Savannah DACA recipients react to State of the Union address

Savannah DACA recipients react to State of the Union address
Emmanuel Diaz. (Source: WTOC)

SAVANNAH, GA (WTOC) - For the first time,  President Donald Trump and congressional Republicans are planning to allow almost 2 million dreamers to become citizens of the United States.

The president outlined his plan for DACA students last night in his State of the Union Address. This would impact people across the Coastal Empire and Lowcountry.

DACA stands for "deferred action for childhood arrivals." People under that label were brought here by their parents at a young age. President Barack Obama provided amnesty for them in an executive order in 2012. Now President Trump says he plans to allow them to stay.

Local dreamers

Emmanuel Diaz is set to graduate from Georgia Southern in less than a year. His path to college graduate started a long time ago in small town Baxley, Georgia.

"Teachers would tell us to become inspired and be anything you want to be. We accepted that as part of our legacy," Diaz said.

Diaz's parents brought him and his siblings here when they were infants, searching for the American Dream they heard so much about living in Mexico.

"In many ways we did find that. We're very grateful for having come to the United States and being able to be a part of the community," Diaz said.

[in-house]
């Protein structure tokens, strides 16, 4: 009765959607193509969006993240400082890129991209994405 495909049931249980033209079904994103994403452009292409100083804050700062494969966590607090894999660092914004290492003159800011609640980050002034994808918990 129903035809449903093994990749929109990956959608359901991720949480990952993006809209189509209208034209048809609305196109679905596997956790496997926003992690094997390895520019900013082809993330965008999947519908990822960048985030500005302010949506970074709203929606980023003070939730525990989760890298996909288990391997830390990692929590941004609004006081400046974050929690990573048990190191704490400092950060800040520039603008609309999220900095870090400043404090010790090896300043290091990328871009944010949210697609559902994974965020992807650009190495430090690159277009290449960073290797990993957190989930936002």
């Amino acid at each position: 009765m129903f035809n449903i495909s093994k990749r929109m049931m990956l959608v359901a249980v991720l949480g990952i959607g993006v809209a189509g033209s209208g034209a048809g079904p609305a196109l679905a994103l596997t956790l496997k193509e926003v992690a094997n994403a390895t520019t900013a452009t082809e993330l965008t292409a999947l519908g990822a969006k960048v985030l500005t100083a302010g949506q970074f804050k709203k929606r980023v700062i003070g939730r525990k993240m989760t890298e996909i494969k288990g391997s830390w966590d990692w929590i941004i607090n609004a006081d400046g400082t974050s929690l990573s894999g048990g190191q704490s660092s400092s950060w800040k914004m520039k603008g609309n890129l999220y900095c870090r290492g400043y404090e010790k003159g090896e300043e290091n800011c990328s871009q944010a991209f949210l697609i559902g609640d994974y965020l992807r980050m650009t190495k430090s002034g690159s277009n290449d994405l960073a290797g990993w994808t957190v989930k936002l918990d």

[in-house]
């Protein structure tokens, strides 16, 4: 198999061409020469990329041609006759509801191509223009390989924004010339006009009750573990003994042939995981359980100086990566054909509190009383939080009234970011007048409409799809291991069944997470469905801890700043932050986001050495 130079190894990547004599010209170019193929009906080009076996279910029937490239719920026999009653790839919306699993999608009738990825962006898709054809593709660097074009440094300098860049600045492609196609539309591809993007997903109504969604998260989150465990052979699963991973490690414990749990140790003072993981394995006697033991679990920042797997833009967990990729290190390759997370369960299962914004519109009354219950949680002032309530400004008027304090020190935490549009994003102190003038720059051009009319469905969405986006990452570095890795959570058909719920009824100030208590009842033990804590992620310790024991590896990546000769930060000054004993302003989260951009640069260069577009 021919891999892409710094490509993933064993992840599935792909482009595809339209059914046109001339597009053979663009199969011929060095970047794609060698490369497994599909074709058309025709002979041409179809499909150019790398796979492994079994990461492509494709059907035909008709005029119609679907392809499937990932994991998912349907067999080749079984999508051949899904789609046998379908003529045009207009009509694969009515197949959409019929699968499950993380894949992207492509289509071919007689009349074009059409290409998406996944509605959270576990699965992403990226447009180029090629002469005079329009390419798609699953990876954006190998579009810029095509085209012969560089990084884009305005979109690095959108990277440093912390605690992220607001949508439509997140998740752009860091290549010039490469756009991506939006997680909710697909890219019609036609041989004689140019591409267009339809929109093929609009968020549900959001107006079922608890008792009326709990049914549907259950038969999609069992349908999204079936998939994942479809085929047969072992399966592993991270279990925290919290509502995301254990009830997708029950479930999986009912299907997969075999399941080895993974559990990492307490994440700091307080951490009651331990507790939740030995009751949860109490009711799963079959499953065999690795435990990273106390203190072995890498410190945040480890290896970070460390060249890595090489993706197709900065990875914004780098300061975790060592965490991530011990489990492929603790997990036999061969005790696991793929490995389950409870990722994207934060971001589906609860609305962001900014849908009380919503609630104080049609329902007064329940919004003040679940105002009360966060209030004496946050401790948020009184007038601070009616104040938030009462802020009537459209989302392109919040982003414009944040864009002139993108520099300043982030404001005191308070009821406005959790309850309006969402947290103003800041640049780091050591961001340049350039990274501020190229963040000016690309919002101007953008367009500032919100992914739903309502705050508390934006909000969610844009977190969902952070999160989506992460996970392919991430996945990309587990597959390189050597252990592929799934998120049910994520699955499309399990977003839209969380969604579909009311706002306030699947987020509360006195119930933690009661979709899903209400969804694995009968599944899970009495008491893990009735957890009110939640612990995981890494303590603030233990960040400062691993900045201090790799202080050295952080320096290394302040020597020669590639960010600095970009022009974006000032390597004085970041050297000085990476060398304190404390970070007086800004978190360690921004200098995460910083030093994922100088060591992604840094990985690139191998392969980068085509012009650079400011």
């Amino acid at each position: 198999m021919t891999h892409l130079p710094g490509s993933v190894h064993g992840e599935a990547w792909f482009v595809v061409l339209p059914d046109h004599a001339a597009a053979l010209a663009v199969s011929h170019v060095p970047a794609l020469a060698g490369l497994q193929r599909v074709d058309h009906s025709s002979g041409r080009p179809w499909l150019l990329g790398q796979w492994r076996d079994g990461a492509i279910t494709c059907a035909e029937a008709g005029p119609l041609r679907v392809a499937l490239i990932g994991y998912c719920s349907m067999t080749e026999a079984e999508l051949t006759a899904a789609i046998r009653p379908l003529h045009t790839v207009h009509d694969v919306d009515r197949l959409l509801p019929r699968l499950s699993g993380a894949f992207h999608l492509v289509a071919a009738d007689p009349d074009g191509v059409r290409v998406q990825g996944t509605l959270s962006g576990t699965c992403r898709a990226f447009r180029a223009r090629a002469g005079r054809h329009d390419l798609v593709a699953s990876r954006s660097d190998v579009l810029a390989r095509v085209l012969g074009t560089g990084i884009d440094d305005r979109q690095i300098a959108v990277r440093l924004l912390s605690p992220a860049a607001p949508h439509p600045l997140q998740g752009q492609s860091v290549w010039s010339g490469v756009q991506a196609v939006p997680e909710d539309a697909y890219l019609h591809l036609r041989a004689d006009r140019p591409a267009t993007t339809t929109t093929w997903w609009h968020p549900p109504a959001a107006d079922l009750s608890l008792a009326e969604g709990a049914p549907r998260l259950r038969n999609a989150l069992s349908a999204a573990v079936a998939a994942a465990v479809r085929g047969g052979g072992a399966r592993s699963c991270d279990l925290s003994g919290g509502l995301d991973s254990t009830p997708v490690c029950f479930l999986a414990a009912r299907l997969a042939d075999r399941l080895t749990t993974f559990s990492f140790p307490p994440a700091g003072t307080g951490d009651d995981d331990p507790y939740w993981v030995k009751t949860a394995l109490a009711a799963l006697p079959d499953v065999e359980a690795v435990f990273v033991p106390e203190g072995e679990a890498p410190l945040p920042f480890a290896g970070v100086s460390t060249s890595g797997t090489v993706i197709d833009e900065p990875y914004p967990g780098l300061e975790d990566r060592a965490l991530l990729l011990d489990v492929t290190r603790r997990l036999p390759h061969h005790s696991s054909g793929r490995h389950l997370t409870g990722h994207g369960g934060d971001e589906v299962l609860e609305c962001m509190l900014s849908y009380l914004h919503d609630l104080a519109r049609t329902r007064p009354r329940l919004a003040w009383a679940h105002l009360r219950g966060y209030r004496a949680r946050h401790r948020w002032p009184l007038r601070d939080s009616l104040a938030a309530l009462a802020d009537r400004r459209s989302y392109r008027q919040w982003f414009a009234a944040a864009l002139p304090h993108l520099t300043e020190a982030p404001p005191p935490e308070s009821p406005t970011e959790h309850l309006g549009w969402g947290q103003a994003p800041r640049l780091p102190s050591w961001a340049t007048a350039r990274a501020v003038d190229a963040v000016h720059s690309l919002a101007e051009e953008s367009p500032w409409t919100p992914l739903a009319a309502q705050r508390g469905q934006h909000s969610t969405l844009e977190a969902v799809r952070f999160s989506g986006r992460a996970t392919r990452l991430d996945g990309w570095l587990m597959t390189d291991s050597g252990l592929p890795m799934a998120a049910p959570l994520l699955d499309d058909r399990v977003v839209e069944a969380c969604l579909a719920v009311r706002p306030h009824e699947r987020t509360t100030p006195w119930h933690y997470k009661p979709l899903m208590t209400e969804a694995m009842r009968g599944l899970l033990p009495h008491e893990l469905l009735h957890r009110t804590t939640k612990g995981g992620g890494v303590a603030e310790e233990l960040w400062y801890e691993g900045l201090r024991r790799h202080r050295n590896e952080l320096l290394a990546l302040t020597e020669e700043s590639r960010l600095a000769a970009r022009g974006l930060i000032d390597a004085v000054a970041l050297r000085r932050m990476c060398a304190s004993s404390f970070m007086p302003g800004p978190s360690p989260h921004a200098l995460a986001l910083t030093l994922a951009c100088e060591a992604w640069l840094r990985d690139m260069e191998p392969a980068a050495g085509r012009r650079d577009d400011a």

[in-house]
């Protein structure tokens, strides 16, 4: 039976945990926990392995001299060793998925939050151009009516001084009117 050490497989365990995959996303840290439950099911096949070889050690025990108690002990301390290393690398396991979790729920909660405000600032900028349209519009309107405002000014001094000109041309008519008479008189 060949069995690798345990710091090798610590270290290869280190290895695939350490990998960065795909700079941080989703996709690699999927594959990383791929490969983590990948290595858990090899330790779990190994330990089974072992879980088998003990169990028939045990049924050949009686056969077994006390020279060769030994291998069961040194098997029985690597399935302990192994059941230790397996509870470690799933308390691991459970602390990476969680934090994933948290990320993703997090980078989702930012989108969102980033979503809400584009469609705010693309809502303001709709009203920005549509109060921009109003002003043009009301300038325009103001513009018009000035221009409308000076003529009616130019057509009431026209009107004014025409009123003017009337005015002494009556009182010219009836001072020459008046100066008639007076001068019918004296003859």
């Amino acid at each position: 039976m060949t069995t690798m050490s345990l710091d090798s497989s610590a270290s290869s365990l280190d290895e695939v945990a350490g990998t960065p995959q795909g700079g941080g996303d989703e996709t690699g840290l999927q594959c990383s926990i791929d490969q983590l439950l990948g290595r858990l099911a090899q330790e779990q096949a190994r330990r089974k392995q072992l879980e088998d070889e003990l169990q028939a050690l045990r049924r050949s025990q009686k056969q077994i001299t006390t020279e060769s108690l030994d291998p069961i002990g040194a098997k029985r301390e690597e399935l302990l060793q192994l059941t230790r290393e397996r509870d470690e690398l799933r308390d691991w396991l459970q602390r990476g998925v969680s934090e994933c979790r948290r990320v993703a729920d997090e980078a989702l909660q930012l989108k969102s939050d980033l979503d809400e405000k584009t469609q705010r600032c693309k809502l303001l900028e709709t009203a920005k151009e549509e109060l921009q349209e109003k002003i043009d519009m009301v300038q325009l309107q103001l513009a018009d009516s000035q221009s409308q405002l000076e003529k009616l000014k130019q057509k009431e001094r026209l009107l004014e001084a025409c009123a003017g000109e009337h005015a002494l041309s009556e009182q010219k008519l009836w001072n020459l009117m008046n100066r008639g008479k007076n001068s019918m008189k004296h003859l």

He went on to graduate number three in his class from Appling County High School. He served on Armstrong's student government during his time there, all while maintaining a 3.3 GPA.

Nearing the end of college, his future has never been more in doubt.

"We're hopeful with what they're saying, but we've always been losing hope with the amount of time it's been taking," Diaz said.

Michelle Lopez is in the same boat— she came to America from Mexico as a toddler.

"The past year has been stressful. I don't know what my future holds. I don't know if I'm going to be allowed to stay," Lopez said.

Both of these students now see hope. They also have a message for those voting on the legislation and people forming an opinion.

"It's not just some public policy or some political game. When they make these decisions and they decide on this, they're going to decide what the outcome of who we can be is," Diaz said.

"Give us a chance to prove ourselves. That's all we want - is a chance to prove ourselves," Lopez said.

Diaz is graduating with a Finance degree. He hopes to work in corporate banking here in the US. As for Michelle, she is graduating with an English Communications major and hopes to get into book publishing.

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